Quest for the Jade Sea: Colonial Competition Around an East African Lake

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Westview Press, 2000 - History - 368 pages
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The last of the major African lakes to be visited by European travelers in the late nineteenth century, Lake Rudolf lies in the eastern arm of the great Rift Valley in present-day northern Kenya, near the Ethiopian border. Also known as Lake Turkana, Lake Rudolf is a large saltwater body two hundred miles long and forty miles wide. Fed by the Omo River that flows south from the Ethiopian highlands, it is surrounded by an inhospitable landscape of extinct volcanoes, wind-driven semidesert, and old lava flows. Because of the greenish hue of its waters, it has long been called the Jade Sea.Quest for the Jade Sea examines the fascinating story of colonial competition around this remote lake. Pascal James Imperato’s account yields important insights into European colonial policies in East Africa in the late nineteenth century and how these policies came into conflict with a powerful indigenous and independent African state, Ethiopia, which itself was engaged in imperial expansion.Although the chief competitors for the lake included the British, Italians, the French, Russians, and Ethiopians, its colonial fate was decided by Great Britain and Ethiopia. The role of Ethiopia as a late nineteenth-century colonial power unfolds as Imperato provides unique insights and analyses of Ethiopian colonial policy and its effects on the peoples who inhabited the region of the lake.As well as examining the political and diplomatic aspects of colonial competition for Lake Rudolf, Quest for the Jade Sea focuses on the expeditions that traveled there. Many of these were the field expressions of colonial policy; others were undertaken in the interest of scientific and geographical discovery. Whatever the impetus, their success required courage and much suffering on the part of those who led them. Whether as willing agents of larger colonial designs, soldiers intent on promoting their military careers, or explorers who wished to advance scientific knowledge, expedition leaders left behind not only fascinating chronicles of their experiences and discoveries but also parts of the larger story of colonial competition around an East African lake.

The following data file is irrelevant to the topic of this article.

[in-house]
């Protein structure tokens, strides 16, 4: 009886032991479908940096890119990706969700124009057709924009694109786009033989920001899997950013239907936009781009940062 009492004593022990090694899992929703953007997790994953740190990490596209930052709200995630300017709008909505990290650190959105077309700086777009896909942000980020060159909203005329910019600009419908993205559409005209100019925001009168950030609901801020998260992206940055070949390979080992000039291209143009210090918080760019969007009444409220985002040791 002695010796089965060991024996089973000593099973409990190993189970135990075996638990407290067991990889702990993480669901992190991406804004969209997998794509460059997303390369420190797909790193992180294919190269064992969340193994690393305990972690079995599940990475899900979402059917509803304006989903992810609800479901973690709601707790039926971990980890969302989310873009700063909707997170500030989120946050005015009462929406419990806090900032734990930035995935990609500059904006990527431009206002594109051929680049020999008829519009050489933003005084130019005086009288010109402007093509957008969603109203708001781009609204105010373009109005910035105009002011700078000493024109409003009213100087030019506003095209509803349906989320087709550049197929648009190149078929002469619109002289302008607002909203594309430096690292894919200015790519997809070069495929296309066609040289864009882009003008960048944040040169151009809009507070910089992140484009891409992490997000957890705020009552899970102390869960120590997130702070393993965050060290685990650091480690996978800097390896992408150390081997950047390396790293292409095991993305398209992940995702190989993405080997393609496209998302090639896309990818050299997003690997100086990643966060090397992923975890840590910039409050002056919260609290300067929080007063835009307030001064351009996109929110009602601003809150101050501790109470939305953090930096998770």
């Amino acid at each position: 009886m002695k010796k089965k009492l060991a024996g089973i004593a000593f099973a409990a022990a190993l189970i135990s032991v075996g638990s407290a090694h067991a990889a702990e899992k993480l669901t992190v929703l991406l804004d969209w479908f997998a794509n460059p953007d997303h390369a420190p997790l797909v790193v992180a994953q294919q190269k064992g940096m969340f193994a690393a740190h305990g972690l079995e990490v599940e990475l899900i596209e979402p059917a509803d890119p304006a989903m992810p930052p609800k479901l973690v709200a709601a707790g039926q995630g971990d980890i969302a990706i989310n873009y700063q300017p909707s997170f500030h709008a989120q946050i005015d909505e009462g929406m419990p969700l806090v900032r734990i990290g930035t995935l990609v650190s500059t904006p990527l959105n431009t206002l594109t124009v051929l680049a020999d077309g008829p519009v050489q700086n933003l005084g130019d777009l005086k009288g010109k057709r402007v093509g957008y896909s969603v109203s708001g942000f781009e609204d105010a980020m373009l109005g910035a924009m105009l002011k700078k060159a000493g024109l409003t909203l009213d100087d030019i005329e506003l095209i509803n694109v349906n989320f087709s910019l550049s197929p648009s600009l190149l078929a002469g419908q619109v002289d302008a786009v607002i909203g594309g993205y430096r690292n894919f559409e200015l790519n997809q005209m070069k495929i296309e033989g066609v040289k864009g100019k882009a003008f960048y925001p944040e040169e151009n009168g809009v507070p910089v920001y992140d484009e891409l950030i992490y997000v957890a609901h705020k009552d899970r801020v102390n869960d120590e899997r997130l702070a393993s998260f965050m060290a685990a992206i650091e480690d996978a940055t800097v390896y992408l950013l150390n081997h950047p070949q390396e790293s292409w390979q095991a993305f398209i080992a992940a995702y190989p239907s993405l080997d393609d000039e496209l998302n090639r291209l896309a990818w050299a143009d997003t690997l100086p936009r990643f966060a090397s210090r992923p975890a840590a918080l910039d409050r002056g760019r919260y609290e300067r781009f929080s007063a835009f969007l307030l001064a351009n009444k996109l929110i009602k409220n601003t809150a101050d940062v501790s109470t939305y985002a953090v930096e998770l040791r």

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Quest for the Jade Sea: colonial competition around an East African lake

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Lake Turkana (or Rudolph), a body of water some 200 miles long and 14 miles across in northern Kenya, has held a special appeal for a small group of foreigners willing and able to visit the area ... Read full review

Contents

Introduction i
1
The Sources of the Nile
7
A Whispered Reality
23
A Race Across Maasai Land
33
Visitors from Vienna
49
An American Approaches from the South
79
An American Arrives from the North
103
Sportsmen and Ivory Hunters
127
A Courageous Young Soldier
197
Doctor Smith Returns
209
Replacing the Union Jacks
221
A Lakeside Tragedy
231
Dividing the Spoils
241
Epilogue
251
Chronology
257
Notes
263

Italians at the Source
143
Showdown on the Upper Nile
157
An Orthodox Partnership
175
Bibliography
311
Index
319
Copyright